Thursday, June 1, 2017

Reading on a Theme: Dreams and Dreamers

The common thread in this Reading on a Theme is that all of these books contain characters who can enter dreams. In this mix, we've got a highly anticipated new book by a beloved author, some old favorites, and a couple of great debuts. There's a dream for every mood.

Librarians and Gods:
Laini Taylor's Daughter of Smoke and Bone series is one of my favorite trilogies, and I've been eagerly anticipating her next book ever since I finished it. Strange the Dreamer is what everyone calls Lazlo Strange, an orphan who works in a library and dreams of seeing the hidden city of Weep. A second perspective, focusing on a child of Weep, also involves dreaming. Ms. Taylor writes the loveliest slow-burn fantasy. I'm absolutely fascinated by the world that she created in this book, from the Medieval Monastic feel to the god-slayers of Weep. The book has some similar themes to The Daughter of Smoke and Bone--gods and monsters and which is which and the collision of cultures.

Dream Catcher:
When near someone dreaming, Janie becomes a witness to the dream. She doesn't know how or why, and it makes for some very uncomfortable moments. In Wake, Janie, with the help of a few very special people, starts to figure out what her dream walking is all about, how she can control her abilities, and what she can give to the dreamer. Lisa McMann's Wake trilogy is a great choice for fans of crime thrillers who also a love a little bit of the supernatural. I found this series so compulsively readable. I thought the writing style with its terse language and the dark and gritty atmosphere really added to the suspense of the books.

The Boy in Her Dreams:
Every night Alice meets Max in her dreams. He is wonderful and funny, and they have had a lifetime of adventures together in her dreams. And she thought that's all he was. A Dream. When Alice moves back to her family's home in Boston, she meets Max at her school. He's real, but he's not quite the same as the Max in her dreams. Or is he? Dreamology is all about the crossover between dreams and reality. And sometimes it's difficult to tell where one ends and the other begins. Lucy Keating's debut is so light and quirky. Little details, like how Alice's dog always shows up in the dreams, are what made this book so cute.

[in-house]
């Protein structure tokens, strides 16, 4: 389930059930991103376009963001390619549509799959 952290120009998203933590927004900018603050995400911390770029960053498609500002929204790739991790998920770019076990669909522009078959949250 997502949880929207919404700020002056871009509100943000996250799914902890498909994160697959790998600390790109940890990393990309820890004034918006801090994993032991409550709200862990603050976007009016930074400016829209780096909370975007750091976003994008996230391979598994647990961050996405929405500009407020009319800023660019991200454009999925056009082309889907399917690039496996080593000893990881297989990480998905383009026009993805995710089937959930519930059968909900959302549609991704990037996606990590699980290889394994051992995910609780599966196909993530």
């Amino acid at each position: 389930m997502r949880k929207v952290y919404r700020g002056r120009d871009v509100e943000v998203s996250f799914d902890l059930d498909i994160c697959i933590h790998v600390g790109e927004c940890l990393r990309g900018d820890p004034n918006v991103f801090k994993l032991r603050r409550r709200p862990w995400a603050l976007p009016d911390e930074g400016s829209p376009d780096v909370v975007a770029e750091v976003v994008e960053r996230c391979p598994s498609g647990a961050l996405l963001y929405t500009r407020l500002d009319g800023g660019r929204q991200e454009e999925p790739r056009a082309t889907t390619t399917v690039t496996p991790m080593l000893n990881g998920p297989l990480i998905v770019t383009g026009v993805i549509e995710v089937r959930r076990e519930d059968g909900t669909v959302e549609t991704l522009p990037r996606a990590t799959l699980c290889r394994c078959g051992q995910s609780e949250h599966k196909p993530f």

Dreams and Monsters:
Odea Donahue can enter dreams. She must. She grows sick and weak if she doesn't. She has always carefully followed the dreamwalking rules set by her mother, never entering the same person's dreams more than once and never letting the dreamer see her. That is until she falls for Connor. She wants to be close to him, so she enters his dreams night after night even though she knows she shouldn't. And that's why the monsters find her. Dreamland is suspenseful and exciting. Robert L. Anderson's book kept taking turns that I was not expecting. I really liked Dea's narration, and I loved that this book is part horror story, part crime fiction, and part fantasy. This book is perfect for Halloween.

The Boys in Her Dreams:
Liv and her sister just moved to another country. Again. In Dream a Little Dream, Liv finds herself having very strange dreams. It's getting difficult to distinguish the difference between dreams and reality. Liv's dreams always involve a group of boys from her new school. What's the weirdest part is the boys seem to know things they could only know if they had been in her dreams. Liv, who loves Sherlock Holmes, is more than happy to try and find out why. Follow Liv as she uses her detective skills to uncover why she's having the same dreams as the four boys from her school. Kerstin Gier's book is an interesting read. I really liked the interactions between the boys and Liv. Definitely not my typical genre but I enjoyed the plot.

Strange the Dreamer, Wake, Dreamology, and Dreamland reviewed by JoLee.
Dream a Little Dream reviewed by Sarah. 

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